Movie Night

White Christmas (1954)

Is there a better Christmas musical than this? I think not.

It stars Bing Crosby and Danny Kaye, along with Rosemary Clooney and Vera Ellen. It again features the songs of Irving Berlin, so you know you’re in for some gems.  It’s supposed to be a very loose remake of Holiday Inn, in that it also centers around an inn (in this case, a ski lodge, actually) and features the song “White Christmas”. See? Didn’t I say they loved repeating songs in the old days? But it’s a great one, so we don’t mind.

It starts with that very poignant song, “The Old Man”, an Army division’s tribute to a much-loved retiring general. Crosby plays Bob Wallace, and Kaye  is Phil Davis.  They’re  a captain and private, respectively, serving in World War II. It’s Christmas Eve on the front, so they put up a bit of a show for the troops. Part of the show is a farewell tribute to their commanding general, General Waverly, who is being replaced. The show is interrupted by bombs though, and in the confusion, Davis manages to save Wallace who would have been killed. This bit of heroism serves as a running gag throughout the film, as Kaye always uses this whenever he wants something from Crosby.

They make it to V-E Day, and they start a career first in radio, then as big-time producers. Enter the Haines Sisters (Clooney and Ellen), who use their brother’s old Army friendship with Wallace and Davis to get an audition. Of course the pairs are smitten (Crosby with Clooney, Kaye with Vera Ellen) and Davis decides that they will follow the sisters to their Christmas gig in Vermont. And who do they find as the innkeeper? General Waverly! But there is no snow yet, which means business is bad for ski lodges. So Wallace and Davis contrive to bring their Broadway show to Vermont to drum up some business for the general.

Musical numbers include “Count Your Blessings” with Crosby and Clooney, and “Snow”, where all four are happily anticipating all the winter fun they’ll have in Vermont.

But the highlight is “Sisters”, which Clooney and Vera Ellen perform first. But through some shenanigans, Crosby and Kaye clown around a little and lip sync to the song too, which is one of the moments where we just roll around laughing, no matter how many times we’ve seen it. Supposedly it wasn’t part of the script, but when Crosby and Kaye were joking around on set, the director liked it so much he included the number in the film. The scene had so many unscripted moments, and you could really see that Danny Kaye was cracking Bing Crosby up so much.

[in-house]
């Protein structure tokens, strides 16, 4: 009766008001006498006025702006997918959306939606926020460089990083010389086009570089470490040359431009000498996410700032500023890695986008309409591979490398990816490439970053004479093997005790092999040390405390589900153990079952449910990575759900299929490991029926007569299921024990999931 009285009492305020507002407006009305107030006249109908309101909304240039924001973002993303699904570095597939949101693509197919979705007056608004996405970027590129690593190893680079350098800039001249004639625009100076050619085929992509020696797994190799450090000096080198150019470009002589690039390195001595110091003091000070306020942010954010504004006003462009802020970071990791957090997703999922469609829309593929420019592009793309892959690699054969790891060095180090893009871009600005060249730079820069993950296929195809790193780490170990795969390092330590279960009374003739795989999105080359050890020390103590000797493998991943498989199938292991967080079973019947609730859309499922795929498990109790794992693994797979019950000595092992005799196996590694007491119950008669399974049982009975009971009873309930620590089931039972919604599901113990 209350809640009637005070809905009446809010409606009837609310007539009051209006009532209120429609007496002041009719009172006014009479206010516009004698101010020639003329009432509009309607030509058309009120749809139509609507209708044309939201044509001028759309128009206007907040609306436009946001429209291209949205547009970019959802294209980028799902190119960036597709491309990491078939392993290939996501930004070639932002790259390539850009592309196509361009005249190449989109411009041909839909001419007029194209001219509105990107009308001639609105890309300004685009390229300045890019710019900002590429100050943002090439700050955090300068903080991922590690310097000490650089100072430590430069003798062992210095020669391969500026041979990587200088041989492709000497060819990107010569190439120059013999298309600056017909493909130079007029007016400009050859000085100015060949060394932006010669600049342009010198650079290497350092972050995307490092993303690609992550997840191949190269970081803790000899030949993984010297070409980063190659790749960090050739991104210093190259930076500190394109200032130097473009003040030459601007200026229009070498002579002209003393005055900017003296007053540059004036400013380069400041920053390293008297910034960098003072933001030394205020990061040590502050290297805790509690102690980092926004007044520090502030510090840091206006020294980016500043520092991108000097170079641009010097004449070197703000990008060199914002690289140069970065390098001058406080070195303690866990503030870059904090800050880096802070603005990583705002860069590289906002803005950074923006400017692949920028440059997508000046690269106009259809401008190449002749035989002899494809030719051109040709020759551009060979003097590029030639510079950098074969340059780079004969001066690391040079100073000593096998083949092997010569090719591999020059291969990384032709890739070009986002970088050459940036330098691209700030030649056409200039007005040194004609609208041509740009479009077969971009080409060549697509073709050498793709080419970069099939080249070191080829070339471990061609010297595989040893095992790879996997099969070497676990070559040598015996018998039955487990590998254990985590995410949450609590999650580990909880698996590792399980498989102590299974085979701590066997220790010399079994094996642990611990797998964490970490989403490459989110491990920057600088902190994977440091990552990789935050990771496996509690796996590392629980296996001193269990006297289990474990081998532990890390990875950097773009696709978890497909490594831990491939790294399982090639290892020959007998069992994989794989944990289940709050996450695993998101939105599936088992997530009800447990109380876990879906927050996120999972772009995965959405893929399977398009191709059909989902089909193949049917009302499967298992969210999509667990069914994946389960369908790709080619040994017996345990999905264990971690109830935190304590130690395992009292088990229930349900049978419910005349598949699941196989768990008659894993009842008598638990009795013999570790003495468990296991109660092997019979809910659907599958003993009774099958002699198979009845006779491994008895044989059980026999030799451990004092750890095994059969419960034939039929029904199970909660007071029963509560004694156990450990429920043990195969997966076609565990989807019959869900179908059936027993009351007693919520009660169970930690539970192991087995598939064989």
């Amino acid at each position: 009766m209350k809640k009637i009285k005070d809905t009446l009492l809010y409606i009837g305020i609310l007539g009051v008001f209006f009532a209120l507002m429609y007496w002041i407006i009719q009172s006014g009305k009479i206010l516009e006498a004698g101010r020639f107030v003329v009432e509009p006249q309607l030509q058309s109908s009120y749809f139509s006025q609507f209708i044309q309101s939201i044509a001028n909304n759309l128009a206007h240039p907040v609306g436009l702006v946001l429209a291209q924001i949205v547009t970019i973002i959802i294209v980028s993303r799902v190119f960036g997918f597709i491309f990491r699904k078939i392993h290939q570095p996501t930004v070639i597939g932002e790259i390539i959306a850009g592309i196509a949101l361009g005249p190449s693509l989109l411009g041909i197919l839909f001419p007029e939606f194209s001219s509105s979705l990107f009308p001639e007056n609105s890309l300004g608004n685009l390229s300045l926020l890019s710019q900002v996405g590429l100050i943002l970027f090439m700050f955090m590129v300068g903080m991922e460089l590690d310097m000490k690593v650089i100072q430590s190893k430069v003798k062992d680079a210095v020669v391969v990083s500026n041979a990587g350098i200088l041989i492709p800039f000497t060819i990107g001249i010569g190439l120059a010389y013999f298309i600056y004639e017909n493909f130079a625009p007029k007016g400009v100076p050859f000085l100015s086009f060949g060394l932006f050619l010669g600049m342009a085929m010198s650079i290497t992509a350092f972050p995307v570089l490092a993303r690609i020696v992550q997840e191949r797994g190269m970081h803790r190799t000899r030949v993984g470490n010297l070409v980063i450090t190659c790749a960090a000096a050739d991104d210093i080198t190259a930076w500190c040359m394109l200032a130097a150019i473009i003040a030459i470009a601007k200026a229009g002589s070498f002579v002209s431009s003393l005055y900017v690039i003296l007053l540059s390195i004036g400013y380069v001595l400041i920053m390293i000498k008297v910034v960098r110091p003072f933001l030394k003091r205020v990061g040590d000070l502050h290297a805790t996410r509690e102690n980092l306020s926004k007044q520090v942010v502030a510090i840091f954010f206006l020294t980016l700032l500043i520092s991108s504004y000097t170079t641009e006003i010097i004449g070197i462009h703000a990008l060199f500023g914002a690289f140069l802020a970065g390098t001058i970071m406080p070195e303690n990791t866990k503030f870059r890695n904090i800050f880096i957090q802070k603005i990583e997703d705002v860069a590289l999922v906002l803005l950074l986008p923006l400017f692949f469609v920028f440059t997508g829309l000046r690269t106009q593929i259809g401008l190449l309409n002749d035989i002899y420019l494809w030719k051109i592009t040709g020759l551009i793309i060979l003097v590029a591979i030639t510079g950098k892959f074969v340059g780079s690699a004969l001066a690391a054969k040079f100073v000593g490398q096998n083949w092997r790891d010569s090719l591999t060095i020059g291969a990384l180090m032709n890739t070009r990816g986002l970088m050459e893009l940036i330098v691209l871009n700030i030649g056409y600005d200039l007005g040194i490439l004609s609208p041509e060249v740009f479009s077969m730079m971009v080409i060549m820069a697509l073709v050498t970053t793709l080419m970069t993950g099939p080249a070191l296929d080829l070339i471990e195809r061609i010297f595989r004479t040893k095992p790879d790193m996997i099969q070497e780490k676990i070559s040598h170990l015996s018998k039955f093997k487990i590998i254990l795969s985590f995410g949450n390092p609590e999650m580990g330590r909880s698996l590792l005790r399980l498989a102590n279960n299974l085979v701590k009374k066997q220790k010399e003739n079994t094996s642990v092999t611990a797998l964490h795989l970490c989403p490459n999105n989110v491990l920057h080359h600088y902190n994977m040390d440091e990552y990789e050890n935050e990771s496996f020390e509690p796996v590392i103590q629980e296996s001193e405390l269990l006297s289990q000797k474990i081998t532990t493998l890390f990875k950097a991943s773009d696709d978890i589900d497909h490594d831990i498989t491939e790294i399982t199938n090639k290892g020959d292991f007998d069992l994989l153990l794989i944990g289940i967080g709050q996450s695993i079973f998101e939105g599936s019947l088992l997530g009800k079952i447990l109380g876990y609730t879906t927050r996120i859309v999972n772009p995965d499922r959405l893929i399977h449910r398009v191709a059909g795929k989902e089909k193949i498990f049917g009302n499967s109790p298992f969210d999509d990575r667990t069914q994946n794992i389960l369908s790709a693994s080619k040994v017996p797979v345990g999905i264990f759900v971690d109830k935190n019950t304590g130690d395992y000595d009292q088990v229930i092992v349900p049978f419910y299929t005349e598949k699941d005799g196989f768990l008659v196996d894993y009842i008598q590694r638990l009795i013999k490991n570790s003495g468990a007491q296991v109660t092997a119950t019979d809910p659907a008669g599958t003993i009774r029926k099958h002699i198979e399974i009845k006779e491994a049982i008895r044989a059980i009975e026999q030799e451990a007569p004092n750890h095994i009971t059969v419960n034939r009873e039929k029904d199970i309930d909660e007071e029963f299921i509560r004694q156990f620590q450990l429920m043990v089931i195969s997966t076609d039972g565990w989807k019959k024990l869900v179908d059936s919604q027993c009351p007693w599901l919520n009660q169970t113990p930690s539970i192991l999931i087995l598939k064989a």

sisters

The original “Sisters”…

 

And because a picture is not enough…

Another standout is “The Best Things Happen While You’re Dancing”. Not only is it a very beautiful and sophisticated song, but it showcases an extended dance between Kaye and Vera Ellen. We all know Vera Ellen is an amazing dancer, but I had no idea Kaye could dance too. I am amazed every time I watch the scene, because he moves so gracefully. Also, Vera Ellen’s pink dress, with its ruffles in darkening shades of pink, is gorgeous, and complements Kaye’s gray suit and shoes perfectly.

white christmas 3

I also love the quartet’s performance of “Gee, I Wish I Was Back in the Army”. Their chemistry is just so wonderful to watch.

white christmas 2

General Waverly is played by Dean Jagger, and I swear you’d think he’s a real Army man with his bearing.  Wallace and Davis’ efforts to help the general with his business, and to boost his failing morale when he thinks he’s no longer valued as a faded general, leads to the last and most emotional number in the film. Wallace and Davis contrive to get most of their old Army buddies living in the New England area down to the inn, to help the general see how much he’s loved. They surprise him with a reprise of “The Old Man”, and the way Dean Jagger teared up when he saw his troops will surely melt any jaded heart.

Because again, a picture is not enough…SNIFF.

Of course the movie closes with snow finally coming to Vermont, and the quartet leads everyone in singing “White Christmas”. This scene has to be one of the most iconic in holiday filmdom, with their red and white Santa-inspired suits, that gigantic Christmas tree, and the snow falling in the background.

Don’t you just love it?

white christmas finale

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